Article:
Friday, June 17, 2011

Murder Near the Family Tree, Part 2

This is Part 2 in a series of posts about the murder of Catherine Aurelia Vermilyea (nee Farley), mother-in-law of my wife Ellen's second cousin, twice removed. The murder case and the ensuing murder trial of Mrs. Vermilyea's son, Harold Vermilyea caused a sensation in 1934 southern Ontario that was followed across North America.

The Crime

Catherine Aurelia Vermilyea lived at th
e home of her sister-in-law, Mrs. Elizabeth Farley on Bridge Street in Belleville, Ontario. The town of Belleville in Hastings County has a rich history as an early settlement area for groups of United Empire Loyalists who were granted land in respect of the loyalty to the British Crown during the American Revolutionary War and to compensate them for losses they may have incurred 'south of the border' during that war. Bridge Street, in particular, is a splendid avenue, lined with large Victorian homes whose occupants tended to be people of influence and means in the town.

Both Catherine and Elizabeth were widows who enjoyed the benefit of having two maids to look after the household chores and needs. On the night of Monday, October 1, 1934, one of the maids, Miss Eunice Mountney, answered the door of the home to a man who asked for Mrs. Vermilyea. The man however refused to give his name as he wished to "surprise her." The man left suddenly when he learned from the maid that Mrs. Farley was having guests that evening.

Three nights later, on Thursday, October 4th, the two
maids had the evening off duty and so Mrs. Farley and Mrs. Vermilyea were occupying their time in the library of the home with another of Mrs. Vermilyea's sisters-in law, Miss Mary Kelso who had come for a visit, when the doorbell rang. As she customarily did in the absence of the maids, Mrs. Vermilyea answered the door. She returned to the library moments later explaining that it was someone asking for food. On two subsequent occasions that evening Mrs. Vermilyea answered the door. On the last occasion, at about 9:30 p.m., Mrs. Vermilyea answered the door but found no one there. On checking about the home, Mrs. Vermilyea found the office door ajar and when she entered the room she was heard to say "Is it you back again." No one was able to identify the caller nor state whether the person was a man or a woman.

Miss Kelso later testified that Mrs. Vermilyea and the 'visitor' went to the upstairs of the house and about ten minutes later they came back downstairs. At this time, Mrs. Vermilyea stated that she was going out for a few minutes. The time according to Miss Kelso was 9:40 p.m.

About this time, George Gorman was returning home from an evening at the theatre and he passed a man and woman "walking hurriedly" in a west direction along the south side of Bridge Street. Shortly after the two people had passed him, George reported that he heard a single groan so he stopped and walked back to find on the lawn of a home "a bundle." Mr. Gorman stopped a passing car and when someone lit a match to provide some light, Mr. Gorman saw that the 'bundle' was in fact a severely injured woman.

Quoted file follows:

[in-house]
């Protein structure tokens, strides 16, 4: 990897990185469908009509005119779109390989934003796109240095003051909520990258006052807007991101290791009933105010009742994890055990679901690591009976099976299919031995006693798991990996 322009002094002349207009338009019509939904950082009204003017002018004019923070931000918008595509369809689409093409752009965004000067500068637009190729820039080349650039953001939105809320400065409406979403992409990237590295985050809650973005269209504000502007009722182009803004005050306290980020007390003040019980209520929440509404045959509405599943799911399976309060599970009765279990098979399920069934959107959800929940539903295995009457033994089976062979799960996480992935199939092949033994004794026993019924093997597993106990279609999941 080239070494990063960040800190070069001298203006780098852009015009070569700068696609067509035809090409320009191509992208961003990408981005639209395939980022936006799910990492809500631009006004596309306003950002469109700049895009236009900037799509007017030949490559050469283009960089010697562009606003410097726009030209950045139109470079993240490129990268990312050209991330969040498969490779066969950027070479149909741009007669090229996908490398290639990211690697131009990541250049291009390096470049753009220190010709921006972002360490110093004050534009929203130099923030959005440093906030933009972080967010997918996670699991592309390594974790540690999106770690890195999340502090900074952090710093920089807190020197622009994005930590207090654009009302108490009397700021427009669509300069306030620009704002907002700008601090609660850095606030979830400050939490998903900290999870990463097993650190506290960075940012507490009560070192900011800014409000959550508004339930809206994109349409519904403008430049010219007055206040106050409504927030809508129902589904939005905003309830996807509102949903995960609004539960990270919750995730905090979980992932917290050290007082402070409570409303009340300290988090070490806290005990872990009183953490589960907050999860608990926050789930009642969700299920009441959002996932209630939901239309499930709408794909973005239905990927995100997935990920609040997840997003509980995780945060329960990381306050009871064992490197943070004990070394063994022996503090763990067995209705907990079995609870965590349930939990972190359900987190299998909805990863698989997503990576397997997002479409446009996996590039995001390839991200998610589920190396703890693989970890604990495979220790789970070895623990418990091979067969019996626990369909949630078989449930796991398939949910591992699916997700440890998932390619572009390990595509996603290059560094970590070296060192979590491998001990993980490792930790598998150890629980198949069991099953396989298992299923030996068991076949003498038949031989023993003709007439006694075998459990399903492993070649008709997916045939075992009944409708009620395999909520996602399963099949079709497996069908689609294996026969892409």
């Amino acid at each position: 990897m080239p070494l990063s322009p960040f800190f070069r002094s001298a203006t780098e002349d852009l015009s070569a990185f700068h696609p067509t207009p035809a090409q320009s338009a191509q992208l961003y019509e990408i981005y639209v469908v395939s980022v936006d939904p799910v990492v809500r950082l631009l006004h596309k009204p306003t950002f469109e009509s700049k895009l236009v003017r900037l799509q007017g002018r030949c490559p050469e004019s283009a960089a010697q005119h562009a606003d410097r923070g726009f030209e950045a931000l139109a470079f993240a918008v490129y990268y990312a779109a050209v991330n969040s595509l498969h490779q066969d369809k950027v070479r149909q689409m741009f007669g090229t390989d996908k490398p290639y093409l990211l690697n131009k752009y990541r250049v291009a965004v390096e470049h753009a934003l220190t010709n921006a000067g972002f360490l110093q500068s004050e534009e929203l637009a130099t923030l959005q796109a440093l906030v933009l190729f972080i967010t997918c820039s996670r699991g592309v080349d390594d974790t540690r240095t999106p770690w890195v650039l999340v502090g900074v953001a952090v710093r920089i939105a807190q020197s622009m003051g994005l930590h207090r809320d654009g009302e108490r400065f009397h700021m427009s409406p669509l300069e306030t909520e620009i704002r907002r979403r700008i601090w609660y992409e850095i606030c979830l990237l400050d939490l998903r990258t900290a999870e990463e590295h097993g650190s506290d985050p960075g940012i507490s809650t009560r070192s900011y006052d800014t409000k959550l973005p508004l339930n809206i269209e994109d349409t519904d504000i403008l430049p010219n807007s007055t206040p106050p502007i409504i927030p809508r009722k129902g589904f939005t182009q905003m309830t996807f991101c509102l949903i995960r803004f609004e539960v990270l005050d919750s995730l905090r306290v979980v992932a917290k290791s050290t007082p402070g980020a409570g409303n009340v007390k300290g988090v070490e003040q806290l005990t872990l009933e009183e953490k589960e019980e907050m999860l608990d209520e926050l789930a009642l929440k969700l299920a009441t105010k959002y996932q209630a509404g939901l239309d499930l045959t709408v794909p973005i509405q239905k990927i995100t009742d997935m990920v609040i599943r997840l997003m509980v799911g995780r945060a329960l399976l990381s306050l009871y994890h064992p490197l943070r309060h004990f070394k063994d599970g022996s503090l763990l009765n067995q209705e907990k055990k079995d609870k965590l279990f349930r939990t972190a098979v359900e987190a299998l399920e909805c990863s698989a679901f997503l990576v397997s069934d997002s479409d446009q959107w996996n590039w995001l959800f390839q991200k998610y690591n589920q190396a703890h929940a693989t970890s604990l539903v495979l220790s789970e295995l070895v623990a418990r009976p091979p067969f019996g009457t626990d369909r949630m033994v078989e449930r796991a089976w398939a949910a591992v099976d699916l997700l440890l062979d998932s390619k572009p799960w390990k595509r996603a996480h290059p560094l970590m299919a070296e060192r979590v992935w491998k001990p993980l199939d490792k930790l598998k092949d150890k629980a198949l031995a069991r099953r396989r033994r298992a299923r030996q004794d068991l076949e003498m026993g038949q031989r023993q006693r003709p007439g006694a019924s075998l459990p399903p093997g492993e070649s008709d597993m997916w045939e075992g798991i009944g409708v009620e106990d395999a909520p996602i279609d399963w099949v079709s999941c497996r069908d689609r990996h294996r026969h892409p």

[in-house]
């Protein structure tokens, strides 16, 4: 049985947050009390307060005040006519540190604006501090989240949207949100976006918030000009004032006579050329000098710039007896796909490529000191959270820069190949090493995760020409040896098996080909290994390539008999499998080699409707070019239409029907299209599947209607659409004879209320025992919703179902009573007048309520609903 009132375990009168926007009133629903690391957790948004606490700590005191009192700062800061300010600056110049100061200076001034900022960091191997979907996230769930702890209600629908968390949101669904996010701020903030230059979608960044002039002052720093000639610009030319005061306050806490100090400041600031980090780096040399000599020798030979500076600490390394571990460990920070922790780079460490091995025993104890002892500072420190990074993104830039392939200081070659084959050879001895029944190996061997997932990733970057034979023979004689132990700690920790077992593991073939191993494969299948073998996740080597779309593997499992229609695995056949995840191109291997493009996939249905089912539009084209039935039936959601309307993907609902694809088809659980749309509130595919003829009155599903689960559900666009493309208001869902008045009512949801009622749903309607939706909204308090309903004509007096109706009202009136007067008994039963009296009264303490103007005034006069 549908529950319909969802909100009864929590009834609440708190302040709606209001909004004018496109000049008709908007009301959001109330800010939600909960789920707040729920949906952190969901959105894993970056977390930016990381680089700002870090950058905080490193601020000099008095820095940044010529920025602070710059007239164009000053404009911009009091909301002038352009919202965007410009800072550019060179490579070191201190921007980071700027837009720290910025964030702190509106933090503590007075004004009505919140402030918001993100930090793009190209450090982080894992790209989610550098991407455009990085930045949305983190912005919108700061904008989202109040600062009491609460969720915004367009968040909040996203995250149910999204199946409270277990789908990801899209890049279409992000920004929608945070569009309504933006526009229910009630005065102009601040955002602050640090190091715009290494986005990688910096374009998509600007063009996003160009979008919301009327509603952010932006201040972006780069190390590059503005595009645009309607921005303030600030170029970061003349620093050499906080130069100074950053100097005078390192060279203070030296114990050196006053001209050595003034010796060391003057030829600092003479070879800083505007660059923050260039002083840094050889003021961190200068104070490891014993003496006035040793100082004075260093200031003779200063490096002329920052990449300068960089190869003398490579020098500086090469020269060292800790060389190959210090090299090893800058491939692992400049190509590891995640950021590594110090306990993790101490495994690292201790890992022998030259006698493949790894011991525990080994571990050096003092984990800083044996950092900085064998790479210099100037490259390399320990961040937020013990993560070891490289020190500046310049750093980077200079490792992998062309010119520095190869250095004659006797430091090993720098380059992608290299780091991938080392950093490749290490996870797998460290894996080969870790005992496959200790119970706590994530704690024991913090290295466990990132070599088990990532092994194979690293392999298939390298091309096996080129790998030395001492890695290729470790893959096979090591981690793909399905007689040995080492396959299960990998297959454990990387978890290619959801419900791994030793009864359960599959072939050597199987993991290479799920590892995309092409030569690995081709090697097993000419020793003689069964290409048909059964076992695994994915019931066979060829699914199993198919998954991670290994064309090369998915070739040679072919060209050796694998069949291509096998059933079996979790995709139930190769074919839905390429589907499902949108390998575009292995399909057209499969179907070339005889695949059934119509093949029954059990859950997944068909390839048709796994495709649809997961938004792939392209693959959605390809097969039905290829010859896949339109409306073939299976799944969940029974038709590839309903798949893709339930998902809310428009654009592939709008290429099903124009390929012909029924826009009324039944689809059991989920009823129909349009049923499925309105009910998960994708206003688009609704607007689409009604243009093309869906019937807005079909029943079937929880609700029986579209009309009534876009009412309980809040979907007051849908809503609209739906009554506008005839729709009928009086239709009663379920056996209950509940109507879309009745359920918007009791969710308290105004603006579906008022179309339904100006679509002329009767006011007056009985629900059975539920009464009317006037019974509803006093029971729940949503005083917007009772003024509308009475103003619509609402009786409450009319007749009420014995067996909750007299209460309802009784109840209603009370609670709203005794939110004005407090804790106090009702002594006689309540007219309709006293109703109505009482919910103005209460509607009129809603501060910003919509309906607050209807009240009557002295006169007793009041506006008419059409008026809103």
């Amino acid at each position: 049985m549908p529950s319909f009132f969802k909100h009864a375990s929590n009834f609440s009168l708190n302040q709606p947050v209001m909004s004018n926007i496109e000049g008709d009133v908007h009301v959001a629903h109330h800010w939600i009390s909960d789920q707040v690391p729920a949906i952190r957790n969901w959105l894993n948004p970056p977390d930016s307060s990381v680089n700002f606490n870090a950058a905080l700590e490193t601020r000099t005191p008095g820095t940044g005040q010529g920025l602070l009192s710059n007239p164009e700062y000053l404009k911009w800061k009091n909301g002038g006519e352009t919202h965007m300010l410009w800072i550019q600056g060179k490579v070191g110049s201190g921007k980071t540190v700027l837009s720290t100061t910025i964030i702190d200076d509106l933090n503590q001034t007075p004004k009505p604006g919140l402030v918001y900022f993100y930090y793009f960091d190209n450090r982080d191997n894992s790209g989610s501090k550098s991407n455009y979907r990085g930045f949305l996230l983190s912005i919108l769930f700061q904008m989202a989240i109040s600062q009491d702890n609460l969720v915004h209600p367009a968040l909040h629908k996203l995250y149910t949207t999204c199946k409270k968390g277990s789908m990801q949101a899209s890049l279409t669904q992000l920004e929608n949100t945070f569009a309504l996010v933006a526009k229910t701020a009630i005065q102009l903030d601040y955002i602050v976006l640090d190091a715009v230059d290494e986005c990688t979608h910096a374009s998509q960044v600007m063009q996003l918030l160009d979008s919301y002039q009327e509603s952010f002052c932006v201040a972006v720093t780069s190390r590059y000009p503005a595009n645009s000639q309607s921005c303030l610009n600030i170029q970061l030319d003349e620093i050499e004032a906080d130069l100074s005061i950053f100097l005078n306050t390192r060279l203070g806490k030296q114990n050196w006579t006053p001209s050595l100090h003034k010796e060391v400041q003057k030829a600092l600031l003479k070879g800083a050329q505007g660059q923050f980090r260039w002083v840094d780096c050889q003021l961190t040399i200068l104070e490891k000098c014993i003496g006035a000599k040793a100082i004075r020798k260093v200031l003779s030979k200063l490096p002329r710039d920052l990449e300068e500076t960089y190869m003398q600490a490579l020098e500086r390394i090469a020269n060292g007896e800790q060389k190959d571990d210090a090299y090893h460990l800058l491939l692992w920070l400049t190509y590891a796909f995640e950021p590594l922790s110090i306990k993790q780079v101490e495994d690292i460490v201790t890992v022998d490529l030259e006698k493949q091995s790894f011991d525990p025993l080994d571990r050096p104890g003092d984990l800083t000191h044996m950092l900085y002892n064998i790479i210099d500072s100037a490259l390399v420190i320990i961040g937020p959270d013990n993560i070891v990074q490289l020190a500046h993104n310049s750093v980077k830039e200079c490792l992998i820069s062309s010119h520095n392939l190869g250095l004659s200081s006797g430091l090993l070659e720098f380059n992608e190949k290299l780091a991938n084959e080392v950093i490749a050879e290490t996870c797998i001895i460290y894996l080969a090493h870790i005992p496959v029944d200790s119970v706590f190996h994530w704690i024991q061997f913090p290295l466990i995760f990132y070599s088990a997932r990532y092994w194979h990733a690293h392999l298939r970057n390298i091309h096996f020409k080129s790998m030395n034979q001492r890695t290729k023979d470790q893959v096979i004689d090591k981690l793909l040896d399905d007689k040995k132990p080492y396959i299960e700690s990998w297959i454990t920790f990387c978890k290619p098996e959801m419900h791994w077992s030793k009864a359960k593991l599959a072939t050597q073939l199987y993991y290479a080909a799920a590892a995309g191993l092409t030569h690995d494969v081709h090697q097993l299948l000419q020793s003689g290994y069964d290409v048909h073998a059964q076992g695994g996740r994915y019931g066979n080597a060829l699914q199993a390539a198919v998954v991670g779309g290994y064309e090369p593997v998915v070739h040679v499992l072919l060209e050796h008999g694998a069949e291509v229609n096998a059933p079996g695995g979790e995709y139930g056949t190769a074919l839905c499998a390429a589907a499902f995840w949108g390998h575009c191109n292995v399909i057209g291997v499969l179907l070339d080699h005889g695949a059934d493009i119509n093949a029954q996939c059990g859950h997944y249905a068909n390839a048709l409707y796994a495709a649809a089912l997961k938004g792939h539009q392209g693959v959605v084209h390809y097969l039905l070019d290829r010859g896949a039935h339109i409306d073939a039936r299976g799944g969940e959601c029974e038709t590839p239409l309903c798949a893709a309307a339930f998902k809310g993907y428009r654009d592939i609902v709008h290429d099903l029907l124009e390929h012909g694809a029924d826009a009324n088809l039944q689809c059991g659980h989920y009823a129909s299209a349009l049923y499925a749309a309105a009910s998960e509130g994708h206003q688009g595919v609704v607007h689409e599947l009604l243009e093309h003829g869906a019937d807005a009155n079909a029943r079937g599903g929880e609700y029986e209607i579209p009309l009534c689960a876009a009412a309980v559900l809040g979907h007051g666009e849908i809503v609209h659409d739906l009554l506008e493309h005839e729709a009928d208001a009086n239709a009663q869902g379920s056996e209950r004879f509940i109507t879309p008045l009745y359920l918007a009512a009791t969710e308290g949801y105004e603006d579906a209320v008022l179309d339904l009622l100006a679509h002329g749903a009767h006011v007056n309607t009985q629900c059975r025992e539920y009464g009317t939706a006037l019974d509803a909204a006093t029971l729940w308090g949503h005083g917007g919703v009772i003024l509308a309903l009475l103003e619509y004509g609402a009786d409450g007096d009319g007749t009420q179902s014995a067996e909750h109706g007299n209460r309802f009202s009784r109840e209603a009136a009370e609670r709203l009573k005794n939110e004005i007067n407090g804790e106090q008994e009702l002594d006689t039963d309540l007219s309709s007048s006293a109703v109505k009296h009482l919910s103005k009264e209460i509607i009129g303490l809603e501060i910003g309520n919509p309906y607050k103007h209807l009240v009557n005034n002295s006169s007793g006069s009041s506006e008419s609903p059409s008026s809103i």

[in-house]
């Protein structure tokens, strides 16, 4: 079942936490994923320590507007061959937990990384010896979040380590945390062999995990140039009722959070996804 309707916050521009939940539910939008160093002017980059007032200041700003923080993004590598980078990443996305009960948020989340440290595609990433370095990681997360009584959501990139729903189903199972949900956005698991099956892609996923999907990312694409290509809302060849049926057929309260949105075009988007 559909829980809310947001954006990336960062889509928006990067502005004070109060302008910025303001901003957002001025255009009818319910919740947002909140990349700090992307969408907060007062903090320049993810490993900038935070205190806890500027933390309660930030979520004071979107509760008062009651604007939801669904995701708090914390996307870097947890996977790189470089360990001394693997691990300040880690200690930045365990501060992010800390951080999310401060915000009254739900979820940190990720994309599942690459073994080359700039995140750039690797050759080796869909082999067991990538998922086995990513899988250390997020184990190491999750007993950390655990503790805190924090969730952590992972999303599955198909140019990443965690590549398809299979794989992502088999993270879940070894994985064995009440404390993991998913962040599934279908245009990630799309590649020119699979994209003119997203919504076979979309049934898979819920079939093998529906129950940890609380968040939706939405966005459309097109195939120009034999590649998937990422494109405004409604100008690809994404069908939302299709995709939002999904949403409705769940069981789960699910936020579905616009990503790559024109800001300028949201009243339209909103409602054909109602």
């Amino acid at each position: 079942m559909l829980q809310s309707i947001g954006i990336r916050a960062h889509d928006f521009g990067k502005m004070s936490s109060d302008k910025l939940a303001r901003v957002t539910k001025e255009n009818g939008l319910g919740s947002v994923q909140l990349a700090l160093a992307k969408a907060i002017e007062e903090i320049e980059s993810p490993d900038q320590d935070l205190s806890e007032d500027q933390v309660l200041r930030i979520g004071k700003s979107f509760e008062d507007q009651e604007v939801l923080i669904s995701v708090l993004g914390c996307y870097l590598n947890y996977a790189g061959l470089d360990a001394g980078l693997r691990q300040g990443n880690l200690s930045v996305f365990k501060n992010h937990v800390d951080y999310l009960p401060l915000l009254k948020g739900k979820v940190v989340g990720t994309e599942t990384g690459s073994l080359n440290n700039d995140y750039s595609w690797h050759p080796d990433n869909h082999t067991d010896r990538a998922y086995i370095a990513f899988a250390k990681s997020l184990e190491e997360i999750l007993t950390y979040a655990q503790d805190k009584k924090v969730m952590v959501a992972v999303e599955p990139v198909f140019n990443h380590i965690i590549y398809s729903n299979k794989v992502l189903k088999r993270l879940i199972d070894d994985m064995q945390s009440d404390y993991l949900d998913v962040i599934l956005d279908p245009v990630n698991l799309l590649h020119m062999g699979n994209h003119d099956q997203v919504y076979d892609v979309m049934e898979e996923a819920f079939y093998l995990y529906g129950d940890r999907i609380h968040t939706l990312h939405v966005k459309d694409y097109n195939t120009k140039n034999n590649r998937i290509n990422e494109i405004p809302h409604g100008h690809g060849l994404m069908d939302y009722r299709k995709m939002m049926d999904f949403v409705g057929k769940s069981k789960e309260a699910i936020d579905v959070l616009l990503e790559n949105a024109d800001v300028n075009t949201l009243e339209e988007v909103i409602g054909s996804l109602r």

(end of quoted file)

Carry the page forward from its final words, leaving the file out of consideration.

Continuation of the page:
The lawn on which the victim was found was at the home of Mrs. Helen Faulkner, the wife of Dr. James A. Faulkner, then the area's new Member of Provincial Parliament and Minister of Health for Ontario. Hearing voices outside her home, Mrs. Faulkner called out and asked what was wrong. She allowed Mr. Gorman and Mr. C. B. Smith, the driver of the car stopped for assistance by Gorman, to carry the victim into her home and place the injured woman on an emergency operating table that her husband kept in the house. In the light of the home, Mrs. Faulkner recognised the victim and exclaimed "Oh, it's my own mother."




Catherine Aurelia Vermilyea died in her daughter's home, the victim of a brutal attack. The police immediately arrived and began their investigation. Police Officer Isard found the murder weapon near the home, a lather's hatchet (see image above of a lather's hatchet courtesy of the Florida Center for Institutional Technology) . Police also learned from the next door neighbour of Mrs. Faulkner, a Mr. Hunt, that "angry words" had been heard outside at the time of the attack, followed by the sound of several blows and a man saying, "Take that." No one saw the attacker fleeing the scene.

The hunt for a murderer was on!

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